Niche Periphery: Tolkien’s The Silmarillion

Niche Periphery: Tolkien’s The Silmarillion

Before reading The Silmarillion, there are some questions that you should probably ask yourself: Do you know the basic stories of Gil-Galad and Beren One-Hand? Do you recognize names like Barahir, Grond and Fëanor and want to know more about them? Have you figured out, through context alone, what (fictional) words like dagor and ithil [...]

A Far, Far Better Thing: Charles Dickens’ A Tale of Two Cities

A Far, Far Better Thing: Charles Dickens’ A Tale of Two Cities

Though its opening line is among the most famous in all the Western canon, it's the closing lines of Charles Dickens' revolutionary classic A Tale of Two Cities that resonate with unshakable beauty. (For what it's worth, we don't even seem to know that opening line quite as well as we like to think because [...]

Ritual Reality: Ursula K. Le Guin’s The Tombs of Atuan

Ritual Reality: Ursula K. Le Guin’s The Tombs of Atuan

Worldbuilding is exhausting. It requires a massive amount of mental energy to imagine and then codify an entirely new world with all its nooks and crannies, its politics and customs. To expedite this process, many works of fantasy rely on familiar tropes as a shortcut, allowing vast institutions to be explained away by a few [...]

God and Grief: As Cities Burn’s “Timothy” and Stanislaw Lem’s Solaris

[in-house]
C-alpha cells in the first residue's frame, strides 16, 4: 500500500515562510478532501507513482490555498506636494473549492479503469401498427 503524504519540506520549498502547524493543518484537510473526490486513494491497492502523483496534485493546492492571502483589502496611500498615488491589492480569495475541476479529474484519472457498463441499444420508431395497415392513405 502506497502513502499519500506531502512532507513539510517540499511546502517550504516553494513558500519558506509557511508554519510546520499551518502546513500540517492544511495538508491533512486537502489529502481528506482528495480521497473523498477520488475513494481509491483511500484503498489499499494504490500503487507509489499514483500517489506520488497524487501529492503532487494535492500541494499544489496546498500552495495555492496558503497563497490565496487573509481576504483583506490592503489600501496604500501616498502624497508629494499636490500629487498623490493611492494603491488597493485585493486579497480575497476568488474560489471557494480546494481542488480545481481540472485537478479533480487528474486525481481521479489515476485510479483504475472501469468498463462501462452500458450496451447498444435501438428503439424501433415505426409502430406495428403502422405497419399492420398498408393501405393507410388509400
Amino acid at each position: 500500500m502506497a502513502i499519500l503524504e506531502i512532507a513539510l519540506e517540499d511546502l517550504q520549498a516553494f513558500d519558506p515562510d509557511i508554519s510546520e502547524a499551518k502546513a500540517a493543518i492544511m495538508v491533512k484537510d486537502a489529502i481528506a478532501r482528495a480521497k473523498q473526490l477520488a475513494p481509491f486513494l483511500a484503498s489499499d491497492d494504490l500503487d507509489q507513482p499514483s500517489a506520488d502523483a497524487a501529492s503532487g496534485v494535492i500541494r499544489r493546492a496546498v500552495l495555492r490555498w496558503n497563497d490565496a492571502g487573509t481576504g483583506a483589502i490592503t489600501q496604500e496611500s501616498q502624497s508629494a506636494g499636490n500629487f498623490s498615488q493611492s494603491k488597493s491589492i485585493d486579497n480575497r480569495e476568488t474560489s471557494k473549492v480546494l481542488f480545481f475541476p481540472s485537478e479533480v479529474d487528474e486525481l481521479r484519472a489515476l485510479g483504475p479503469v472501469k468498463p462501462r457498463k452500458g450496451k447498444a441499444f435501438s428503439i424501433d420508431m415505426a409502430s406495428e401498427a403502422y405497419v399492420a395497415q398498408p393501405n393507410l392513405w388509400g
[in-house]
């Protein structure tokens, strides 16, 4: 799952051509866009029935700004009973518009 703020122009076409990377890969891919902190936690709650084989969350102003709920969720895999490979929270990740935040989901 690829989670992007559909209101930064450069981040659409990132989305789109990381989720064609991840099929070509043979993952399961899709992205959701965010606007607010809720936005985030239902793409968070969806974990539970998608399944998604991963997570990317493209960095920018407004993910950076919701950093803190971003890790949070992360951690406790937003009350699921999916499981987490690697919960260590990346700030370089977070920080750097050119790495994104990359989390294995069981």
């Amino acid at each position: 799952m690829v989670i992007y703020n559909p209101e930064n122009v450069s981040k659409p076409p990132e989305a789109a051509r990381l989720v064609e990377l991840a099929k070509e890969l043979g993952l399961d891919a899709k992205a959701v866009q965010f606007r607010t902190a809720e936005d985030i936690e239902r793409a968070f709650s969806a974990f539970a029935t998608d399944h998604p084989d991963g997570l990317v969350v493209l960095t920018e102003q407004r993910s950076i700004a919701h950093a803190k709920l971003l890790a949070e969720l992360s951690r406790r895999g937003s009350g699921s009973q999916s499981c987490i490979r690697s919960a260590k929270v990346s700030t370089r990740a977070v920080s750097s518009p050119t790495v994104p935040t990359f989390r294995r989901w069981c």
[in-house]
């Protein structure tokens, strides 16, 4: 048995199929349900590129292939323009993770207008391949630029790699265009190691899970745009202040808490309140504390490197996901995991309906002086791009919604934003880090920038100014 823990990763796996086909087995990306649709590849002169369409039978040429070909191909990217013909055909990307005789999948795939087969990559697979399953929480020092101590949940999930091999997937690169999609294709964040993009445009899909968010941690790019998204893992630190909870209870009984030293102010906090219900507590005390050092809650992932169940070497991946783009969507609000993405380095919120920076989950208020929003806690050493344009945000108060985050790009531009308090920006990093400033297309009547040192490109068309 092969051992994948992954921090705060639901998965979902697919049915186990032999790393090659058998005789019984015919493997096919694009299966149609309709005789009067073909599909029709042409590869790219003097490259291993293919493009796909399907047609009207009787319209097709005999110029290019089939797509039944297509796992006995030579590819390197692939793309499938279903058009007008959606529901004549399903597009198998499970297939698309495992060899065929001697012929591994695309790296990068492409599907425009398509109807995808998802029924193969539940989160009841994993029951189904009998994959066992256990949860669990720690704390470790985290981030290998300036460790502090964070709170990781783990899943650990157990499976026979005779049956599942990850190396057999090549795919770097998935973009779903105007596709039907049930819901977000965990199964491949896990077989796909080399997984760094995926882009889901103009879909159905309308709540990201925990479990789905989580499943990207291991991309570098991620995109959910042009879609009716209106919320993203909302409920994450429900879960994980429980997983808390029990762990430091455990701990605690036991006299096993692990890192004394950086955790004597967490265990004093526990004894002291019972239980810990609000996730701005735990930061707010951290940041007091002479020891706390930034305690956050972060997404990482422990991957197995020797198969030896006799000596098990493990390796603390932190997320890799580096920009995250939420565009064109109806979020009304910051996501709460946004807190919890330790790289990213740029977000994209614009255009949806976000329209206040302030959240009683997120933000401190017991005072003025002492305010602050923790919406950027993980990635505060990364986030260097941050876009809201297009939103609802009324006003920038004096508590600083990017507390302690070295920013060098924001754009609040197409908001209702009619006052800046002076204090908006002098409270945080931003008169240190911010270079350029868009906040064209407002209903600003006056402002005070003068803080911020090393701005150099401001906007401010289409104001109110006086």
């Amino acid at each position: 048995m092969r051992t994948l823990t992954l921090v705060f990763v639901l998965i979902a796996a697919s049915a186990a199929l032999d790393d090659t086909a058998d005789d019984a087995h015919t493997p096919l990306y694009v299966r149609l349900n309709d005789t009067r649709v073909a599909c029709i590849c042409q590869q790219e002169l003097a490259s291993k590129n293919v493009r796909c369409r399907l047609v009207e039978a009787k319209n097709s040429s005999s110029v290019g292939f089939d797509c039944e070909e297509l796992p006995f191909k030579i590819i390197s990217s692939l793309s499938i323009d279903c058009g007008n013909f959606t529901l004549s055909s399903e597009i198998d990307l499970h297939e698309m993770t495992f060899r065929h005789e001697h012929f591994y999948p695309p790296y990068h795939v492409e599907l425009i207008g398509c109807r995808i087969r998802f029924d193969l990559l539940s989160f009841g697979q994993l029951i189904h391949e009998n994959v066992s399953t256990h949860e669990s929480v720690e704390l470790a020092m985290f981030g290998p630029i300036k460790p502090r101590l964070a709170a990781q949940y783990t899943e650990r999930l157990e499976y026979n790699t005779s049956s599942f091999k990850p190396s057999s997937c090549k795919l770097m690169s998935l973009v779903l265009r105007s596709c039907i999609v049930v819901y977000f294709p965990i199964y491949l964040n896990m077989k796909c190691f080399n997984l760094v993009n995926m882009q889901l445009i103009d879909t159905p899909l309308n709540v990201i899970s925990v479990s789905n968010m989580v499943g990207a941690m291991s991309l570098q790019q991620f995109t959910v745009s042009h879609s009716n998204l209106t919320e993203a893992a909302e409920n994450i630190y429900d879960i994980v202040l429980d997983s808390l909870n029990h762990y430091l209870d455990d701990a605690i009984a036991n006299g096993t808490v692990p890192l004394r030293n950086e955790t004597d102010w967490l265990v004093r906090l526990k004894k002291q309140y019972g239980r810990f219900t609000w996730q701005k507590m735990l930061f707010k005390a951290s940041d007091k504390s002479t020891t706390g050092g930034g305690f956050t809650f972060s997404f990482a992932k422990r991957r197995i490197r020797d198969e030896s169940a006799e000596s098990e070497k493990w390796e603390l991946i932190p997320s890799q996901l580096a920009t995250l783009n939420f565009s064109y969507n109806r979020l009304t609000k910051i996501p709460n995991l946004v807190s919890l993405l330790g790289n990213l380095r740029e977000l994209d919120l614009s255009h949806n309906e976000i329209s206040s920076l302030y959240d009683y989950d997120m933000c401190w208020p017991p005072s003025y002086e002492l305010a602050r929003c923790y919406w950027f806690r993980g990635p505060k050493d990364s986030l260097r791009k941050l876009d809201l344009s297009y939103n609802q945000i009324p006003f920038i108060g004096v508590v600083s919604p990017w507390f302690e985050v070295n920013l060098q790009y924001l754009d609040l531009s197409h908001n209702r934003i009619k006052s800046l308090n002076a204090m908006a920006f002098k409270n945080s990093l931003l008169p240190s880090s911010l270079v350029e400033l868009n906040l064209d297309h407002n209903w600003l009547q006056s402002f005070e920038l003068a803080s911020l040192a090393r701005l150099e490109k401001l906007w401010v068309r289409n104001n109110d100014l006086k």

God and Grief: As Cities Burn’s “Timothy” and Stanislaw Lem’s Solaris

"It's not the cold making my legs shake," sings Cody Bonnette at the outset of "Timothy", the final, grueling track from As Cities Burn's sophomore LP, Come Now Sleep. As the song unfolds it becomes clear that what's making the narrator's legs shake is, in fact, grief. Across its nearly 13-minute run time, "Timothy" explores [...]

Odd Couples: 5 of the Weirdest and Best Friendships in Fiction

Odd Couples: 5 of the Weirdest and Best Friendships in Fiction

As I watched the Stranger Things 3 trailer for the 40th time, I had the same thought that occurs to my brain every couple of hours: With all due respect to my wife, I will never know a relationship as pure and loving as the Steve-Dustin bromance. For my money, Steve evolving from a self-important douche [...]

The Analogy: Edwin Abbott’s Flatland: A Romance of Many Dimensions

The Analogy: Edwin Abbott’s Flatland: A Romance of Many Dimensions

At the outset of A Field Guide to Getting Lost, Rebecca Solnit explains how the book was inspired by a student bringing her an ancient koan: How will you go about finding that thing the nature of which is totally unknown to you? I don't know that Solnit ever satisfactorily answers that question, unless the [...]